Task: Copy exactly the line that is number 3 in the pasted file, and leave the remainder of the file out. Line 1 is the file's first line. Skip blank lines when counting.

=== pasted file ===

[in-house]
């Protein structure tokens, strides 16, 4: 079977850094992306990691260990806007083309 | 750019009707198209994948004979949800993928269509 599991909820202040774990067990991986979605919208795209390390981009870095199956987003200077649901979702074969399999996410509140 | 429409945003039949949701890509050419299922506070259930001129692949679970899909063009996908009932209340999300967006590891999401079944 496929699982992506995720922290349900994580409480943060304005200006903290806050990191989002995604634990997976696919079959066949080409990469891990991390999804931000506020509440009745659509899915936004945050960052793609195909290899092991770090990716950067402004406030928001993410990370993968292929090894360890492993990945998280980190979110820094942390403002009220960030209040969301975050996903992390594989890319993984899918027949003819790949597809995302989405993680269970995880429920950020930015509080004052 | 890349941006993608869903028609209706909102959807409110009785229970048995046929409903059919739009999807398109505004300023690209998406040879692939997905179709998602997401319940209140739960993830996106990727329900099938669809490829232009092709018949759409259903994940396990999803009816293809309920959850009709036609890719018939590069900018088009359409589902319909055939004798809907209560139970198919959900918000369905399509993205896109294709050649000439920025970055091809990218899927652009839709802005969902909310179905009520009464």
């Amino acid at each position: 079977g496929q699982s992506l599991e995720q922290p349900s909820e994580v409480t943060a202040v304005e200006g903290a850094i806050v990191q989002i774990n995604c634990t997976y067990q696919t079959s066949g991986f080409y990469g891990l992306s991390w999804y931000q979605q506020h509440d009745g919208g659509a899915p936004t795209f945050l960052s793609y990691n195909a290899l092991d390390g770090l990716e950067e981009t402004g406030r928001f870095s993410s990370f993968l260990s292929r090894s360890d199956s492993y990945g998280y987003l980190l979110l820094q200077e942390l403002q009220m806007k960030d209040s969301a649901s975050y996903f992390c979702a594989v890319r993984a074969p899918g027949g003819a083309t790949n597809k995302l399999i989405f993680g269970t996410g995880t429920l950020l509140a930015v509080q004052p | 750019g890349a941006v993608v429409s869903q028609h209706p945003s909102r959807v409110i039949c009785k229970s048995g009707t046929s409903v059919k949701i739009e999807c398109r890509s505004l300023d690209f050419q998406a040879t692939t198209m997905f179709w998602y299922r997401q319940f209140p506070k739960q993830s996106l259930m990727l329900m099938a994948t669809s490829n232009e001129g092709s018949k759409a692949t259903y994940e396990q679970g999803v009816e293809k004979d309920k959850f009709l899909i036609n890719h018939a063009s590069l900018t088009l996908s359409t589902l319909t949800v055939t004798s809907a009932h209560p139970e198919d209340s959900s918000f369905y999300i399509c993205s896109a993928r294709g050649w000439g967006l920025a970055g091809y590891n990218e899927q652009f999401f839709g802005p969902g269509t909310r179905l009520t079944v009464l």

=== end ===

């Amino acid at each position: 079977g496929q699982s992506l599991e995720q922290p349900s909820e994580v409480t943060a202040v304005e200006g903290a850094i806050v990191q989002i774990n995604c634990t997976y067990q696919t079959s066949g991986f080409y990469g891990l992306s991390w999804y931000q979605q506020h509440d009745g919208g659509a899915p936004t795209f945050l960052s793609y990691n195909a290899l092991d390390g770090l990716e950067e981009t402004g406030r928001f870095s993410s990370f993968l260990s292929r090894s360890d199956s492993y990945g998280y987003l980190l979110l820094q200077e942390l403002q009220m806007k960030d209040s969301a649901s975050y996903f992390c979702a594989v890319r993984a074969p899918g027949g003819a083309t790949n597809k995302l399999i989405f993680g269970t996410g995880t429920l950020l509140a930015v509080q004052p | 750019g890349a941006v993608v429409s869903q028609h209706p945003s909102r959807v409110i039949c009785k229970s048995g009707t046929s409903v059919k949701i739009e999807c398109r890509s505004l300023d690209f050419q998406a040879t692939t198209m997905f179709w998602y299922r997401q319940f209140p506070k739960q993830s996106l259930m990727l329900m099938a994948t669809s490829n232009e001129g092709s018949k759409a692949t259903y994940e396990q679970g999803v009816e293809k004979d309920k959850f009709l899909i036609n890719h018939a063009s590069l900018t088009l996908s359409t589902l319909t949800v055939t004798s809907a009932h209560p139970e198919d209340s959900s918000f369905y999300i399509c993205s896109a993928r294709g050649w000439g967006l920025a970055g091809y590891n990218e899927q652009f999401f839709g802005p969902g269509t909310r179905l009520t079944v009464l």